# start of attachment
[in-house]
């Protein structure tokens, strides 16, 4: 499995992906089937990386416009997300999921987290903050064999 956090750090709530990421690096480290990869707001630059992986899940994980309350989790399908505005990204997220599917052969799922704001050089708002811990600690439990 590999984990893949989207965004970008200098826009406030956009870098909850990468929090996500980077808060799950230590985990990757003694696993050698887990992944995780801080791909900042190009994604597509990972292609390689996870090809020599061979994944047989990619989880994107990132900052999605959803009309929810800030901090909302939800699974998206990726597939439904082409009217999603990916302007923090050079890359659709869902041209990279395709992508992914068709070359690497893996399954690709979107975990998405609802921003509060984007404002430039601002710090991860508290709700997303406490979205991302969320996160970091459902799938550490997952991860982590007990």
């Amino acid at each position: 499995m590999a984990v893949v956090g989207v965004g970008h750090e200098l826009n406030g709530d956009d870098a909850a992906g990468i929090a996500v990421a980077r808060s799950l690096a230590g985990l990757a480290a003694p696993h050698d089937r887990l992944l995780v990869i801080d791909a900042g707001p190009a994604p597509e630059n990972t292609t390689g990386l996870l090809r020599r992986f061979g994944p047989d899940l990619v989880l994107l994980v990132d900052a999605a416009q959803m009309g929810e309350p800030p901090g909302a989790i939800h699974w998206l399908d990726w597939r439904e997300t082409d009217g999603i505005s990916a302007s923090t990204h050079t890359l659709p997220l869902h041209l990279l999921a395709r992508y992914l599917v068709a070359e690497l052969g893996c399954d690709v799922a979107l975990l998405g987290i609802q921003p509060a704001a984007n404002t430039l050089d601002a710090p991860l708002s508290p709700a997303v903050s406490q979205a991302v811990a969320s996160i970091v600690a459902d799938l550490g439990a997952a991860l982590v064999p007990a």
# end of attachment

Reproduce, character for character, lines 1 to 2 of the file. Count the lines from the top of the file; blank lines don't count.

[in-house]
């Protein structure tokens, strides 16, 4: 499995992906089937990386416009997300999921987290903050064999 956090750090709530990421690096480290990869707001630059992986899940994980309350989790399908505005990204997220599917052969799922704001050089708002811990600690439990 590999984990893949989207965004970008200098826009406030956009870098909850990468929090996500980077808060799950230590985990990757003694696993050698887990992944995780801080791909900042190009994604597509990972292609390689996870090809020599061979994944047989990619989880994107990132900052999605959803009309929810800030901090909302939800699974998206990726597939439904082409009217999603990916302007923090050079890359659709869902041209990279395709992508992914068709070359690497893996399954690709979107975990998405609802921003509060984007404002430039601002710090991860508290709700997303406490979205991302969320996160970091459902799938550490997952991860982590007990």